Autism Multi-site Study:
Our autism project, part of a consortium with collaborators throughout the U.S., uses fMRI to understand how the brain learns social communication skills and how these skills are impaired in children with autism and Asperger's disorder, a form of mild autism. Such children may be intellectually normal or even advanced, but lack the ability to understand social nuances, relate to peers, and form strong emotional bonds. This work explores how the brain learns to respond to facial emotion, tone of voice, and non-verbal communication, and how these skills can develop abnormally. Our results may help us find ways to intervene in these difficult disorders and to suggest better educational environments for such children. Please see our autism website for a complete description of the UCLA Center for Autirm Research and Treatment www.autism.ucla.edu
Our dyslexia program explores the brain activity in children whose reading abilities do not match their intellectual potential. These studies attempt to identify unique brain activity "signatures" that represent different underlying causes of dyslexia. Such research should help us design treatments that are optimized for each child's unique strengths and weaknesses. we have also studied the effects of treatment on changes in brain activity, using the Fast ForWord program.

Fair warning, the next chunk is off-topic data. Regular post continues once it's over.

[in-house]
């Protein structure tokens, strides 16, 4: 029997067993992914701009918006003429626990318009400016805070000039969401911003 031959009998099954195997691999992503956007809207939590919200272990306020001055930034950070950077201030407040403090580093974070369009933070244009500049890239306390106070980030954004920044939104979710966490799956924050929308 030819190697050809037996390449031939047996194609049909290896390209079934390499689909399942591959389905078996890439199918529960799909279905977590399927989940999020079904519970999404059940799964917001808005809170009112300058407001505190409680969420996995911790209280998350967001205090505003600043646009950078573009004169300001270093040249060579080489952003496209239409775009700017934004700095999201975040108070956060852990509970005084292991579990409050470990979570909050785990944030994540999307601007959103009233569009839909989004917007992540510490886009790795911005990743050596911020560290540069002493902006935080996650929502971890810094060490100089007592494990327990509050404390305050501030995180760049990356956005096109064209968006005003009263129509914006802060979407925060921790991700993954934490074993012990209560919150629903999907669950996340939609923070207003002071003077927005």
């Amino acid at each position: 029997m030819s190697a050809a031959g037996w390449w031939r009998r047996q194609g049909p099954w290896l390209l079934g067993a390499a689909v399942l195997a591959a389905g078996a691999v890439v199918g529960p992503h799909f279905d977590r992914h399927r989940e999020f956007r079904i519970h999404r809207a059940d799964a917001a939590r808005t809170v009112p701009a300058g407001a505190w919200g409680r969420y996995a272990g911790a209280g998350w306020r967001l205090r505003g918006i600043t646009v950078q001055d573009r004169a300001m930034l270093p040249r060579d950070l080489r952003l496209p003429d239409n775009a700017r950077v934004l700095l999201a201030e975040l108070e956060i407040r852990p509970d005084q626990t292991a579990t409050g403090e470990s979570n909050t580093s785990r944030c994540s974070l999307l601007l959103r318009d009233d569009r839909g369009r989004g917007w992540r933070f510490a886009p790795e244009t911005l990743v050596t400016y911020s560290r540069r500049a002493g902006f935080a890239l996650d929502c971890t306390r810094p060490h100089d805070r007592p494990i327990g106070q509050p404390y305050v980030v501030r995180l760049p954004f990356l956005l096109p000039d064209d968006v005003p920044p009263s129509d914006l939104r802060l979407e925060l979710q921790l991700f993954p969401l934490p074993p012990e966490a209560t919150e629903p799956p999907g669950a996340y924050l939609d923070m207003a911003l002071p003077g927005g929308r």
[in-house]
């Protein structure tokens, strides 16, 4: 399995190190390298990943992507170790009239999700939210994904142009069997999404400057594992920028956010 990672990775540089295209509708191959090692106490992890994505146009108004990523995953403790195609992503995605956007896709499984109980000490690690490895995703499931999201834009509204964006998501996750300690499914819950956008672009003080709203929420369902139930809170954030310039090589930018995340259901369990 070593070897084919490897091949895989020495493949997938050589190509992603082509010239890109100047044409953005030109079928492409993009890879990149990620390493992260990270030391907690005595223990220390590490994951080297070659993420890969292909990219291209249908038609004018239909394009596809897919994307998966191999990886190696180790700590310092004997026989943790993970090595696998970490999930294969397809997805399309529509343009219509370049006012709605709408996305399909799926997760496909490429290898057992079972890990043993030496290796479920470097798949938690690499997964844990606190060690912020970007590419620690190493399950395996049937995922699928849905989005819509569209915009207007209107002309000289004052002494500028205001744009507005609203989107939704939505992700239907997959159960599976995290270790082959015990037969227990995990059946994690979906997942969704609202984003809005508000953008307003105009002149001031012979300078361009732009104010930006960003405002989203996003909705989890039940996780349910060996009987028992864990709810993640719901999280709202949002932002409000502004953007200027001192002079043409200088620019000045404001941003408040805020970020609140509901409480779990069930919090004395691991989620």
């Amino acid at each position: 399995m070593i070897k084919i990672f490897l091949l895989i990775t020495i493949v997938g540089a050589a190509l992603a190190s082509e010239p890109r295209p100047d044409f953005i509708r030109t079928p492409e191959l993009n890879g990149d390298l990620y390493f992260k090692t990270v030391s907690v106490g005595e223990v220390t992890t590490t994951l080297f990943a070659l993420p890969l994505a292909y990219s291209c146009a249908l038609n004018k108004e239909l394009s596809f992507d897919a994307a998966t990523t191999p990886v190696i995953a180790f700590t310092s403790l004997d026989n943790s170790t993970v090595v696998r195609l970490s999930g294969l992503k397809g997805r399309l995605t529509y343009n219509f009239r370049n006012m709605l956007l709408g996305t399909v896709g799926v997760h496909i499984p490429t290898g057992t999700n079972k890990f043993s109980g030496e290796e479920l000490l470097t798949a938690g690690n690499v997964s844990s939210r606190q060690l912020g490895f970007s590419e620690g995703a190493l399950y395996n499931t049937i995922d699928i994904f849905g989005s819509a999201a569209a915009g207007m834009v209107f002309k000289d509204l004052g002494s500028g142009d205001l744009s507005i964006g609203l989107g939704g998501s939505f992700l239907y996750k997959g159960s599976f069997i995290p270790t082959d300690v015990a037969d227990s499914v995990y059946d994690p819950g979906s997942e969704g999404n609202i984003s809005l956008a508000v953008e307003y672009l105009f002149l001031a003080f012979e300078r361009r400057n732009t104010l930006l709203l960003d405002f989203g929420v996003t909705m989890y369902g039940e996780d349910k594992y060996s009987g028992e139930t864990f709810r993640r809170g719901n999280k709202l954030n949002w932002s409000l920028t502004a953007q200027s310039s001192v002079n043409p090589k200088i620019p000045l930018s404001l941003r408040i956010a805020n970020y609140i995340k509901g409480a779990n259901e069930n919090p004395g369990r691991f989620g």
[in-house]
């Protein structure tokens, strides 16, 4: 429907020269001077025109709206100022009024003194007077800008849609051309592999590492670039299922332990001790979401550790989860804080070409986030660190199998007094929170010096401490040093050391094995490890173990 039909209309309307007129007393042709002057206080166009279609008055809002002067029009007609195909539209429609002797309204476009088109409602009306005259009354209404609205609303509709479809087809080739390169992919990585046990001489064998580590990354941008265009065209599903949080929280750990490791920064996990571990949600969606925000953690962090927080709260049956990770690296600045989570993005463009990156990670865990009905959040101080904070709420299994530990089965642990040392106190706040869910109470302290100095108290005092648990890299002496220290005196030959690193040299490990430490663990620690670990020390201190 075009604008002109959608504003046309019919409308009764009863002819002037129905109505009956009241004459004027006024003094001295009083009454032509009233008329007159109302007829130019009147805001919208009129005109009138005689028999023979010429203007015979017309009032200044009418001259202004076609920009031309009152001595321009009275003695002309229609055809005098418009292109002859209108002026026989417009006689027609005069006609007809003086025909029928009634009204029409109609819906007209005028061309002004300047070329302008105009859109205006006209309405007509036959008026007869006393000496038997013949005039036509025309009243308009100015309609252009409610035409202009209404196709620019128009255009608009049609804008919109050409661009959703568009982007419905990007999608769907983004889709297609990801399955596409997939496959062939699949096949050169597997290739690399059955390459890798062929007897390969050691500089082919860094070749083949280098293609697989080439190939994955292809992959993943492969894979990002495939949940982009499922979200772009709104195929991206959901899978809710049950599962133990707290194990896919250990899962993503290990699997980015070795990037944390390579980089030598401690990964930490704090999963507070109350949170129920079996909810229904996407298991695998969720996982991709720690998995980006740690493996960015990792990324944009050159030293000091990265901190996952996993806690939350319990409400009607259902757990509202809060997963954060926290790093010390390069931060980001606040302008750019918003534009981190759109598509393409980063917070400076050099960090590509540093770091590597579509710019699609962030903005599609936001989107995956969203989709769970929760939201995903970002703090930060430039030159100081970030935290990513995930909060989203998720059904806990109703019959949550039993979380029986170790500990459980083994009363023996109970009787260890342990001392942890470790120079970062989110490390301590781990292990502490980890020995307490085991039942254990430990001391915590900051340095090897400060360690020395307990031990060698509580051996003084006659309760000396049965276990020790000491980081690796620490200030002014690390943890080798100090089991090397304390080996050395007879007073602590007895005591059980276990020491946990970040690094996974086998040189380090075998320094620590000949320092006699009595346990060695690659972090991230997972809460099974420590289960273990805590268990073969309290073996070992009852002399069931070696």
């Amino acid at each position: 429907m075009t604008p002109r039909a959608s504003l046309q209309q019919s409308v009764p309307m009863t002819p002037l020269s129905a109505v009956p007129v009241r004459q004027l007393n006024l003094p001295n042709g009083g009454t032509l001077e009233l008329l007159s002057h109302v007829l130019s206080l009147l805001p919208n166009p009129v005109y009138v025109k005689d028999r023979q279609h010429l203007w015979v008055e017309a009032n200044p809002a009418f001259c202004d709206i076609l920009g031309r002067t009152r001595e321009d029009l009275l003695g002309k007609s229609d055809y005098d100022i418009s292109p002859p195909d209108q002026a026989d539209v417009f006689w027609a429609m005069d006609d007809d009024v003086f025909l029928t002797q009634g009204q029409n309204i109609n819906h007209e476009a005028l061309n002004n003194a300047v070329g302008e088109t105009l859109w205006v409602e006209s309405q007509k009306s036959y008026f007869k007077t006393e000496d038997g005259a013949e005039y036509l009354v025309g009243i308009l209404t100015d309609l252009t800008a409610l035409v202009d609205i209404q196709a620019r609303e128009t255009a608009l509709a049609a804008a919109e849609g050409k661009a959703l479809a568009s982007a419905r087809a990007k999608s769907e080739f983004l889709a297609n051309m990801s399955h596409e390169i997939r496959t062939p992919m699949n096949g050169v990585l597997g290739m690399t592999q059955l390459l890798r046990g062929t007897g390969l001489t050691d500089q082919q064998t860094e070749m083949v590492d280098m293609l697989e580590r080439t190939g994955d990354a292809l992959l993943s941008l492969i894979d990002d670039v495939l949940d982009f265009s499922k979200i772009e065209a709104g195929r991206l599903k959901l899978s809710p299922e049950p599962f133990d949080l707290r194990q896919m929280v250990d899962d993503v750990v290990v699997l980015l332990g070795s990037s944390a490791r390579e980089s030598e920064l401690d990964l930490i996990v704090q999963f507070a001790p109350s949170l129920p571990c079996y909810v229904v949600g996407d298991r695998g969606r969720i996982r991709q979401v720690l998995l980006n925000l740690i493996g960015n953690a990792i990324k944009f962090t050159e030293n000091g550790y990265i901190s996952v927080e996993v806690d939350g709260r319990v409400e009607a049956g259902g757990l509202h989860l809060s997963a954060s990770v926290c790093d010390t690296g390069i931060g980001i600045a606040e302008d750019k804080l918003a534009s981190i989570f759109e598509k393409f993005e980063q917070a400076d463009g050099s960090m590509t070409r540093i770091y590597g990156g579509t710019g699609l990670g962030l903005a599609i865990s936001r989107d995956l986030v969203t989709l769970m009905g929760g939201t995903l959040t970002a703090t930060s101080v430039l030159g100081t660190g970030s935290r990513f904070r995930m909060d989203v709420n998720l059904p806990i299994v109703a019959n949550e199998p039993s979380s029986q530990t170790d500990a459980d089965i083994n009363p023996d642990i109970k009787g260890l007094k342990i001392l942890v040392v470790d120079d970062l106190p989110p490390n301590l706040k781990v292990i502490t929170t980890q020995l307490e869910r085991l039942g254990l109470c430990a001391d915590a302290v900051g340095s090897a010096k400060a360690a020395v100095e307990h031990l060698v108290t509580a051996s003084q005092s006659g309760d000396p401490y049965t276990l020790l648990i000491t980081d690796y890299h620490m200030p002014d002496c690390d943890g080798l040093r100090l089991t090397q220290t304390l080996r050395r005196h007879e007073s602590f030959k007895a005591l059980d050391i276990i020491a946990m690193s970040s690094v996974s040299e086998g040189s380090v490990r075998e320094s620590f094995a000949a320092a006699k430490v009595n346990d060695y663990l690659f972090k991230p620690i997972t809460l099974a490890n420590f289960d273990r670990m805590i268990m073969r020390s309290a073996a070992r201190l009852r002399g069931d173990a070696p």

Gifted and Talented Children:
Exceptional Children One area of great interest in our lab is the study of highly gifted and creative children. Many of these children have an unusual mix of abilities and disabilities: highly intellectual, but with attention problems (ADHD); exceptional mathematical skills, but difficulty making friends; tremendously artistic, but poor or average reading ability. Exceptional children are studied rarely, because the primary funding agency for pediatric research (NIH) prefers to support research on disease states and disorders, leaving exceptional children ignored. Unfortunately, our school systems are poorly equipped to deal with children who are on either end of the spectrum, so that these children receive little attention in the educational or healthcare system. Consequently, current science knows almost nothing about what makes these children different, what it is about their brains that drives these differences, and how educators and parents can best meet their special needs and nurture their abilities. We are eager to develop opportunities to engage in such research in our lab.